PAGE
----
Paper-based, Low-cost, Zika Test
Scientists have developed a portable, low-cost, and rapid test for the Zika virus that will soon be deployed in the field to quickly screen patients.
An outbreak of the Zika virus started in Brazil last year and has been linked with the birth defect microcephaly, where babies are born with abnormally small heads and incomplete brain development.
Unfortunately, since most infected adults are carriers with mild or no symptoms, the number of patients requiring Zika diagnosis is multiplied, and this is straining our public health systems.
Currently, inefficient diagnosis is holding up our ability to respond to infection. Early-stage Zika diagnosis involves testing for the virus' genetic material using expensive and highly technical equipment. However, it can take days to receive a result, and, right now, the Centers for Disease Control and Prevention, USA have over a three-week backlog of samples to test.
Later-stage diagnosis is usually done by detecting virus-specific antibodies, but cross reactions with related flaviviruses (e.g., dengue and yellow fever) often causes false positives.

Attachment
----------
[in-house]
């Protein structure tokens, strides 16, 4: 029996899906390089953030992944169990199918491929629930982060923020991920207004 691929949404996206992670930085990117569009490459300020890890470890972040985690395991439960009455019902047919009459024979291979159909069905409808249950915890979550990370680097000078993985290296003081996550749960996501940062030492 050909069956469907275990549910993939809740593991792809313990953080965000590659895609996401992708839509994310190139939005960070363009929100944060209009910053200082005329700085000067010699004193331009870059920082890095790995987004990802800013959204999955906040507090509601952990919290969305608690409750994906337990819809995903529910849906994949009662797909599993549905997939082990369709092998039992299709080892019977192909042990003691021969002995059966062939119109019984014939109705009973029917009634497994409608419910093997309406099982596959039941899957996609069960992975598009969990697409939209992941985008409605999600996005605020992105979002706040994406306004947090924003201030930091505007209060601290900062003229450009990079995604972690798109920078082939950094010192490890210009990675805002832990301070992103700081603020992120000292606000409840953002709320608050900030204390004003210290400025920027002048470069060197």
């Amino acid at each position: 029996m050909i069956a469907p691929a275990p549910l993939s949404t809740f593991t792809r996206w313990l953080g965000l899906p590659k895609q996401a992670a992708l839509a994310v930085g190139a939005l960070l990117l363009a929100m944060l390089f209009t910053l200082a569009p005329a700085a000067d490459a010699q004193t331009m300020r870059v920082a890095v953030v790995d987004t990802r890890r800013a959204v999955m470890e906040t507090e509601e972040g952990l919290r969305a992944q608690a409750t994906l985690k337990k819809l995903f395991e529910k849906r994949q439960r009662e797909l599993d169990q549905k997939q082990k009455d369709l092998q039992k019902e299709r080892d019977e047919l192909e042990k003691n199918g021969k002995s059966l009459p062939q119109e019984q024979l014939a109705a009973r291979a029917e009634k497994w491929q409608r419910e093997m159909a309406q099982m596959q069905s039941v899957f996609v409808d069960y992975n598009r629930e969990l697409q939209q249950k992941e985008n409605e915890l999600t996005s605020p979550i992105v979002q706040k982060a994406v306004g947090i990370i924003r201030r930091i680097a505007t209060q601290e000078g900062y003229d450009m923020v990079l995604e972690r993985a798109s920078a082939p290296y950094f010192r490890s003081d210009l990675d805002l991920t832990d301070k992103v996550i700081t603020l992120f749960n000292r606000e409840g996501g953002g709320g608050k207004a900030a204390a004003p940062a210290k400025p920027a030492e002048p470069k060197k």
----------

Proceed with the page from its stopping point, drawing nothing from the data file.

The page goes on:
Revolutionising the standard testing protocol, Professor Keith Pardee at the University of Toronto, and an international team of collaborators, has developed a new paper-based test.
In this new test, a small sample of saliva, urine or blood is applied to a postage-stamp-sized paper with sensors specifically tuned to the Zika virus. If the virus is present, even at low concentrations, the paper turns purple within the hour.
Not only is this new technology cheap, costing less than $1 per test, it requires little to no training or equipment. Due to the specificity of the test, Zika and dengue are easily differentiated.
Unbeknownst to the user, the test applies sophisticated synthetic biology. First, the genetic material in the sample is amplified with a cocktail of enzymes and other molecules required for replication.
Then, the embedded synthetic gene networks, which have been programmed to detect a particular Zika gene sequence, cause the paper to change colour if the virus is present.
Last, using a highly specific recognition mechanism derived from bacteria, the test can detect specific gene signatures of the virus and identify the strain of Zika.
Most incredibly, all of the test components can be freeze-dried onto paper disks and stored at room temperature until use.
The team has produced proof-of-concept prototypes, and are eagerly securing resources to translate the new technology into a viable product. Therefore, public availability of the new Zika test may only be months away.
This new technology has tremendous potential for future health threats due to the quick design of new tests. Remarkably, the team was able to prototype and test 48 Zika sensors in less than 7 hours. The methodology developed here can be applied to the design of brand new sensors for a multitude of diseases in a matter of days. Their results were published in Cell on May 6, 2016.